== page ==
In short, the CompTIA member base is in better shape today than it was two years ago, believed to come from a combination of exciting new technologies like AI plus no longer being mired in a global pandemic. “47% of channel pros said they’re going to be selling general API solutions to their customers this year,” said April. “Last year we talked a lot about AI and what the channel is doing with it, and a lot of it was internally based.”

CompTIA’s research shows the IT channel continuing its trend towards selling IT solutions and services as its key offerings, though interestingly only 38% of members reported cybersecurity as a service they’re offering despite it being at the top of the list for most in-demand services. That list also spells out SaaS subscriptions, RMM, storage, and data analytics as the next most in-demand by customers.

April went on to illustrate some of the potential roadblocks that could impede profitability in the next year, which includes macroeconomic issues of your control to specific, talent shortages, changing customer expectations, and keeping up with rapidly changing technology to name a few. However, the business owner itself is another area to look at, as April pointed out that there are many who need to get out of their own way.

“A lot of small businesses, when you go into it as an entrepreneur, you think about your strengths and you don’t think about some of the weaknesses you have,” said April, who went on to point out that not addressing business skills could be costing them more than they’re saving. Their research shows that some are getting better at identifying their need for help and are starting to seek it out.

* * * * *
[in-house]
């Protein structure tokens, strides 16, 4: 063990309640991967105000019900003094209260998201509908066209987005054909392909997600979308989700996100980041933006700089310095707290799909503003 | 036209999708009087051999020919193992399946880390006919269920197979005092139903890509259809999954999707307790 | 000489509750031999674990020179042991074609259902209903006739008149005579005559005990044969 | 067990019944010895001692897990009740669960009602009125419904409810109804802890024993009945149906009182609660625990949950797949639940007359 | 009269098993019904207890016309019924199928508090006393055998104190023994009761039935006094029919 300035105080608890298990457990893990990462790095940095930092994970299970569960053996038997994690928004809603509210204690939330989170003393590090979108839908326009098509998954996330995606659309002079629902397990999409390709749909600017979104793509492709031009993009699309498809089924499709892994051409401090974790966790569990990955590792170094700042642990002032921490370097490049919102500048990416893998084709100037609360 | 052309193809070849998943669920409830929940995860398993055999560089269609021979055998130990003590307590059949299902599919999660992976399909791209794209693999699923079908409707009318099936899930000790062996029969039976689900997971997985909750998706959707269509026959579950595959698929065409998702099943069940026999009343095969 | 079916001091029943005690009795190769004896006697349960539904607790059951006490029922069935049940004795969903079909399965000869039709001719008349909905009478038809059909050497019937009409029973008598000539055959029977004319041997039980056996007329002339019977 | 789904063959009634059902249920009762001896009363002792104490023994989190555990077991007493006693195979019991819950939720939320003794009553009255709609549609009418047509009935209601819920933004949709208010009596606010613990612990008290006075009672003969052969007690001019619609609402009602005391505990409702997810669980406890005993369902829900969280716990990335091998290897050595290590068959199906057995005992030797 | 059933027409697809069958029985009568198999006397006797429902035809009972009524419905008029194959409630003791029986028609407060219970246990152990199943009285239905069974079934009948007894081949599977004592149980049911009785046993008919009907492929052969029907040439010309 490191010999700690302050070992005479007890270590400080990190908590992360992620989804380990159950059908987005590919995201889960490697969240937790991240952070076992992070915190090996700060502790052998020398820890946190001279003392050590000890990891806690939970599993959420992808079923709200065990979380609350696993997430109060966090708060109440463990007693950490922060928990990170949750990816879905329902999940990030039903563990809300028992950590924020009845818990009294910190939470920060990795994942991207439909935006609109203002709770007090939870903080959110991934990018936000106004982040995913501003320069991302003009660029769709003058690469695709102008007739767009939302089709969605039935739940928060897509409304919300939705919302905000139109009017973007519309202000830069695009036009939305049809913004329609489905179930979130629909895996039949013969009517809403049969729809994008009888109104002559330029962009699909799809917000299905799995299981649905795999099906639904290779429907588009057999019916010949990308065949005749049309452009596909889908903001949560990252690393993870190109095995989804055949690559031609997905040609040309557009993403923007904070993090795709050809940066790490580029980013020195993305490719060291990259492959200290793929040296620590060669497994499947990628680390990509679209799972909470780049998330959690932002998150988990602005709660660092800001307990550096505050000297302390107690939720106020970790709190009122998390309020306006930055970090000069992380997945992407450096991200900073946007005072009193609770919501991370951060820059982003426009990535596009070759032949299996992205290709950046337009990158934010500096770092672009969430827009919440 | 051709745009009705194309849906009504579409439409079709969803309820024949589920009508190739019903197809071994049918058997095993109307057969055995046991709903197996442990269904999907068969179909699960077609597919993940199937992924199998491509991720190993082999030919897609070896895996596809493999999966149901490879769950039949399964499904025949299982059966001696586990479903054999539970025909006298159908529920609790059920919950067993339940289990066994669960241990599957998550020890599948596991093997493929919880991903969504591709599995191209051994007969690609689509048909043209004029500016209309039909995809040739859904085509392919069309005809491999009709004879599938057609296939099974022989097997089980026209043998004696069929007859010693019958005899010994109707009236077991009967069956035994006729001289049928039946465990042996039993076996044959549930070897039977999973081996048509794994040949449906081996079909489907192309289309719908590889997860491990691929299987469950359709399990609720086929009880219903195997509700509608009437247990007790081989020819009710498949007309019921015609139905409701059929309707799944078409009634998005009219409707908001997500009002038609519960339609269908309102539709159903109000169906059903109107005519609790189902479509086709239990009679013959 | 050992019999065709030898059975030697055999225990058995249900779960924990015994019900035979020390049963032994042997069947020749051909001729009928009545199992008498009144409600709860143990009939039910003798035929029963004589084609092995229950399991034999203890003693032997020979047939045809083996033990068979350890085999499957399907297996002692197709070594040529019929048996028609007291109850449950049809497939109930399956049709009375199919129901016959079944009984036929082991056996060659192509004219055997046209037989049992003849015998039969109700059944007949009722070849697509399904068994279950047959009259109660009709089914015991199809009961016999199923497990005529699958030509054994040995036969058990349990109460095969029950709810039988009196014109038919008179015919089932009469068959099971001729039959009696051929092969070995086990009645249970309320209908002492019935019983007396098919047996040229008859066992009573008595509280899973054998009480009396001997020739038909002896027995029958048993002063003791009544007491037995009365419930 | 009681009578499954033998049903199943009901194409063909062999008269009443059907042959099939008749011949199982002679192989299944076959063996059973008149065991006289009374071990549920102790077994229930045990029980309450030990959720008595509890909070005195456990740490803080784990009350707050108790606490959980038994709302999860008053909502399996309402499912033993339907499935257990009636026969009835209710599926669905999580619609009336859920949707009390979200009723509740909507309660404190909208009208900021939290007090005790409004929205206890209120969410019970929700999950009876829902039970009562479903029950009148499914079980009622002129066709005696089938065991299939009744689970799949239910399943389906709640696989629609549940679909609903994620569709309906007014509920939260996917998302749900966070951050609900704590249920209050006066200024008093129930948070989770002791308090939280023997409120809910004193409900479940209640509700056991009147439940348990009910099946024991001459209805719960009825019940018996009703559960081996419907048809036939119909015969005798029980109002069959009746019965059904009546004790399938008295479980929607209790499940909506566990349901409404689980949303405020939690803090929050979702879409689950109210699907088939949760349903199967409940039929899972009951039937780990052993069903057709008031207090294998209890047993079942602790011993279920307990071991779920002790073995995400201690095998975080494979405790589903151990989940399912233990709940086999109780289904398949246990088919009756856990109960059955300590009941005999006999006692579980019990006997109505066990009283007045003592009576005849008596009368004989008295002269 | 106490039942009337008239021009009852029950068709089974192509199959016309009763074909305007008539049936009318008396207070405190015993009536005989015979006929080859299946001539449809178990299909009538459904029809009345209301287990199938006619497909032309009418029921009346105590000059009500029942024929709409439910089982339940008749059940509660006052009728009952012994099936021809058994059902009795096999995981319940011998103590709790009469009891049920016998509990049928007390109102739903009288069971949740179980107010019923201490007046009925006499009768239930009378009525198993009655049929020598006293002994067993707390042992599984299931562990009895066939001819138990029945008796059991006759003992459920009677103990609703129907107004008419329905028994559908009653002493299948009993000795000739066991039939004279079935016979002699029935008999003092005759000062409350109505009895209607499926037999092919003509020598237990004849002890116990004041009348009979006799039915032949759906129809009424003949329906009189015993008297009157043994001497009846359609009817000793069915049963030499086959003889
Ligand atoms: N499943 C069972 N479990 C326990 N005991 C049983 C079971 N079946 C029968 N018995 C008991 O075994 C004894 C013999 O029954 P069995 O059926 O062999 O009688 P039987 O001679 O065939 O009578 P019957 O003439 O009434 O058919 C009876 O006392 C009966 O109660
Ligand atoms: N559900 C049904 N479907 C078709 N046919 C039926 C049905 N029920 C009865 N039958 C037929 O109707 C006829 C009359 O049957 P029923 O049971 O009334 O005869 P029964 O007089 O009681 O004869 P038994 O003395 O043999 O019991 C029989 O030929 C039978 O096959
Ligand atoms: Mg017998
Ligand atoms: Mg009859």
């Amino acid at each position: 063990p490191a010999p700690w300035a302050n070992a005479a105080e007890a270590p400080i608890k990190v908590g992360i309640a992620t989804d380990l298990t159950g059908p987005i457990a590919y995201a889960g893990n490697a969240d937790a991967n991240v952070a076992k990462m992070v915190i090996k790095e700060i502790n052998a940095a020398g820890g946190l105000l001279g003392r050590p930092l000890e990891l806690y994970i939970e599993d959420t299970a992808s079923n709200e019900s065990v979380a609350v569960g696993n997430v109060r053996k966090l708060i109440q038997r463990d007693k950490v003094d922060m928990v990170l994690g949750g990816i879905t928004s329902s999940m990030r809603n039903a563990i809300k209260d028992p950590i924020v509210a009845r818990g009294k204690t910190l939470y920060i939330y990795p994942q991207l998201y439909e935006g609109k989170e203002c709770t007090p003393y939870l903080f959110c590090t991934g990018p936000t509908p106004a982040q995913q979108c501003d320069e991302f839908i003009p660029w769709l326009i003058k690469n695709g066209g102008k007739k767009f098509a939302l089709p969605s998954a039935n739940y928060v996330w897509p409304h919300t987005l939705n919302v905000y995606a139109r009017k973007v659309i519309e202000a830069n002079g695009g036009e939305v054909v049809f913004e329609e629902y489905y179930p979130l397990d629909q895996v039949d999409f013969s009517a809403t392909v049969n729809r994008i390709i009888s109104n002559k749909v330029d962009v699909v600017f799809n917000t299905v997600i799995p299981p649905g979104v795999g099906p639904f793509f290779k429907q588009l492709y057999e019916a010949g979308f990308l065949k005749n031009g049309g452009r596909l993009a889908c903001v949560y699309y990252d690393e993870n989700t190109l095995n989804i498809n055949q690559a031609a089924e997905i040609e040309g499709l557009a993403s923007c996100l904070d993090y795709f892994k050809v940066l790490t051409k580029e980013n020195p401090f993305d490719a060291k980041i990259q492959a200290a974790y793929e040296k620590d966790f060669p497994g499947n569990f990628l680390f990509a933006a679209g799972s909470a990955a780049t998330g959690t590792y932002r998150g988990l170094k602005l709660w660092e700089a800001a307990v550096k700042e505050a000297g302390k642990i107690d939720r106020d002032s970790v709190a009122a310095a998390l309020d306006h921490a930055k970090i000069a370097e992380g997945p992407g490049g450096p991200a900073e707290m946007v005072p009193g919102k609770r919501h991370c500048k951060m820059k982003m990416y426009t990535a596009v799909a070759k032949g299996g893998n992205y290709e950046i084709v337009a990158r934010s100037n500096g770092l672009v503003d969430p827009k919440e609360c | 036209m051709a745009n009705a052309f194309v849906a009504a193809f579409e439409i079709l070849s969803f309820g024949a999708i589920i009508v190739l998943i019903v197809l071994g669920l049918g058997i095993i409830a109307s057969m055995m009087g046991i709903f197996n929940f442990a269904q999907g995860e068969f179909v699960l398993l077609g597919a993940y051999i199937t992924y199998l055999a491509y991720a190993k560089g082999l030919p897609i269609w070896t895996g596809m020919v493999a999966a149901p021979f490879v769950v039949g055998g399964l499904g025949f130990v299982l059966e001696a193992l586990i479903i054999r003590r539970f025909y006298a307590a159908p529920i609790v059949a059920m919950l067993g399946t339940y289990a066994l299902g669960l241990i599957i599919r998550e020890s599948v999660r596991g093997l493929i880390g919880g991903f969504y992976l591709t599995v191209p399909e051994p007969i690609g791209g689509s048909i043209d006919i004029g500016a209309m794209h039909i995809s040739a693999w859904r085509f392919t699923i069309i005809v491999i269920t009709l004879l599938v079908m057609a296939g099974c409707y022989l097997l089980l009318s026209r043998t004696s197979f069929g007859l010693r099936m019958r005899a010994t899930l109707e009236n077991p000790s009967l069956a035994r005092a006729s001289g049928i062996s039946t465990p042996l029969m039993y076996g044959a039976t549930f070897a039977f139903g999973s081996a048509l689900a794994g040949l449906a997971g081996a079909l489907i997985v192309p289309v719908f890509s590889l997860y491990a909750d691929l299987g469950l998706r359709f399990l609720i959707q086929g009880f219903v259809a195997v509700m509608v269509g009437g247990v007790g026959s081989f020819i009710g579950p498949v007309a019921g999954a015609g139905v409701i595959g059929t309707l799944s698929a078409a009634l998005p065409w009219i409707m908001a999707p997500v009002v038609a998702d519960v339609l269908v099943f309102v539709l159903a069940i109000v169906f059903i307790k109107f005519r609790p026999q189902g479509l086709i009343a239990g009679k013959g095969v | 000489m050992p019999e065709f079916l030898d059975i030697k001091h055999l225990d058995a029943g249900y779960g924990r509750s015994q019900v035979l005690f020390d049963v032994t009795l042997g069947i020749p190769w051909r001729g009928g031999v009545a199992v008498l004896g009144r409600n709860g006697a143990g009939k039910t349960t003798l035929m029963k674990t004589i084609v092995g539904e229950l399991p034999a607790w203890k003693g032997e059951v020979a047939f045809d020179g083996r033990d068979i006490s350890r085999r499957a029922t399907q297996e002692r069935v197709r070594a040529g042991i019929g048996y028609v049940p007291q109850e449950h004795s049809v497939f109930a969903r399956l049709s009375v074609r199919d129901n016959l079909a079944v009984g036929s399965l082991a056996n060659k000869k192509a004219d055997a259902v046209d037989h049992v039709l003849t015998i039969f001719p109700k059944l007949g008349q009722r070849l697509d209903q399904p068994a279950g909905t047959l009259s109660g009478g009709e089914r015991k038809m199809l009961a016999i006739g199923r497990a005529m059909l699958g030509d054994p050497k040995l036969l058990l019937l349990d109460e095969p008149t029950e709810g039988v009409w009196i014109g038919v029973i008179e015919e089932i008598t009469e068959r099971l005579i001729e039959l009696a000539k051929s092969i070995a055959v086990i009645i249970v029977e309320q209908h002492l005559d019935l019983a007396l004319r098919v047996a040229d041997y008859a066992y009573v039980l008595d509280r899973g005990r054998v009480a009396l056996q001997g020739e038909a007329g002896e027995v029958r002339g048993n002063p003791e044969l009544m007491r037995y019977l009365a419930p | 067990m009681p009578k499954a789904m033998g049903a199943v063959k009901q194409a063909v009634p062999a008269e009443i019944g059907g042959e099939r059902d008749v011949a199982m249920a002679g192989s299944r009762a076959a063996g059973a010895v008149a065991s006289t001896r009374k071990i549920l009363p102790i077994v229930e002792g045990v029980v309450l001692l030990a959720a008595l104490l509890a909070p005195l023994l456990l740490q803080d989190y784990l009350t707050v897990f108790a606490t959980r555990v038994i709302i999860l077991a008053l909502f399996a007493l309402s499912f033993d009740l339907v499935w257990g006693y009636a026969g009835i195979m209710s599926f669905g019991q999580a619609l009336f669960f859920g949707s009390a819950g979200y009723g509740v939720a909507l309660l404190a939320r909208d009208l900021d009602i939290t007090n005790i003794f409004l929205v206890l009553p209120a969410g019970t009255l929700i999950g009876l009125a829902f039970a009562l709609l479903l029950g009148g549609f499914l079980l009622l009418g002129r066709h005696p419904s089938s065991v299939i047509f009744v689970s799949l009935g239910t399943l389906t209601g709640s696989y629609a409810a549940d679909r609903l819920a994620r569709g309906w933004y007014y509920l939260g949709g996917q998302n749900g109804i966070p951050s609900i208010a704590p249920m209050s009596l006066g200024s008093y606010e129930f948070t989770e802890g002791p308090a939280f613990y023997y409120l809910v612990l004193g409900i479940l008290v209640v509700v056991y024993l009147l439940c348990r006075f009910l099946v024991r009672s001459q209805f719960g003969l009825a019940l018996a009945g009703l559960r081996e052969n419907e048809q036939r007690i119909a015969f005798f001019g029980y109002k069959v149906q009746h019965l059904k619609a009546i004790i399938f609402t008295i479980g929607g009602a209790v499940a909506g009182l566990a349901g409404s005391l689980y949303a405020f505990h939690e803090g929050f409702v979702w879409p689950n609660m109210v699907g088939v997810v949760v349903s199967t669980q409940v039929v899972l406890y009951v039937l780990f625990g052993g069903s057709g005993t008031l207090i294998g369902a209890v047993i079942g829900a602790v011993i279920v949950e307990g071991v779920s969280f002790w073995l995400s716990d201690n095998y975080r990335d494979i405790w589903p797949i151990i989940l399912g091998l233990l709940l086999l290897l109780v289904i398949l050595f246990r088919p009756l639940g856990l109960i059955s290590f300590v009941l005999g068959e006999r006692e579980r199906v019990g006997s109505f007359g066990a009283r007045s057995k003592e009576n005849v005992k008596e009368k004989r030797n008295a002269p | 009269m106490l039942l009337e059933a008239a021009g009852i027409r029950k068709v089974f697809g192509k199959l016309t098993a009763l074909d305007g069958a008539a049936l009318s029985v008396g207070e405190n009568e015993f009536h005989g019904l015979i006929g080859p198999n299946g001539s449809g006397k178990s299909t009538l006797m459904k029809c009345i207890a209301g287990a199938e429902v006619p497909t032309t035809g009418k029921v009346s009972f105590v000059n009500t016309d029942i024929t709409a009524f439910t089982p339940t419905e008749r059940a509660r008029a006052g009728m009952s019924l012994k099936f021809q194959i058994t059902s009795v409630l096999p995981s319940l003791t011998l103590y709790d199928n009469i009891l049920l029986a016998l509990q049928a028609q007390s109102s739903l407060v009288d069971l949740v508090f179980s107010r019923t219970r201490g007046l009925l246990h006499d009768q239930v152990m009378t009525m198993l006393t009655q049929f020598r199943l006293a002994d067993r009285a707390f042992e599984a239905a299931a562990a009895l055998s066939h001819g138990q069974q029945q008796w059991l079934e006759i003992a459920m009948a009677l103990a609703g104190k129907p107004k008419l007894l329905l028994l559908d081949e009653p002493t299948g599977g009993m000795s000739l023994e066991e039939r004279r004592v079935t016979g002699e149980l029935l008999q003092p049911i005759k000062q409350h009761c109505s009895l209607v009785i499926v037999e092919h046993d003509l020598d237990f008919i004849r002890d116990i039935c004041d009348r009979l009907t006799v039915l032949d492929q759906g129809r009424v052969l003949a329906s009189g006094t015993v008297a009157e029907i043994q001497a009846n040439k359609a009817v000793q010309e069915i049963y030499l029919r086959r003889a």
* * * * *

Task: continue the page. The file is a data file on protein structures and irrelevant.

Lastly, CompTIA closed out its main day with a reception and its North America Spotlight Awards and Dinner Ceremony where they recognize individuals and companies it believes are leading the way and displaying excellence in the tech industry. CompTIA notes that the winners of each category are selected from a list of nominees by a different region to help ensure winners are selected on merit.

The categories and winners were:

Future Leader Award – John Harden, director of product – Auvik SaaS Management, Auvik Networks Inc., for his initiative and innovation to advance the technology industry.

  • Advancing Women in Technology Leadership Award – Julianne Zuber, VP technology ecosystems, Skillstorm, for her significant contributions as an advocate and role model for women in technology.
  • Community Leadership Award – Carrie Green, senior VP of operations, Alt-Tech Cyber Security & IT Management, for her outstanding engagement, professionalism and passion to advance the technology industry.
  • Cybersecurity Leadership Award – Tim Golden, founder and CEO, Compliancerisk.io, for his positive impact on the cybersecurity space as demonstrated by his initiative and innovation in current and past cybersecurity roles.
  • Industry Advisory Councils Leadership Award – Curtis O’Neal, founder, Cybernetics Global, for his engagement, outstanding impact, leadership and passion to advance the technology industry.
  • Advancing Diversity in Technology Leadership Award – N-able for the IT management organization’s impacts and dedication in helping others navigate evolving IT needs with diversity, equity and inclusion.

CompTIA also announced this will be its very last Communities and Councils Forum… at least in name. CCF will stand for “CompTIA Community Forum” as the new name for this event, beginning 2025. Until then!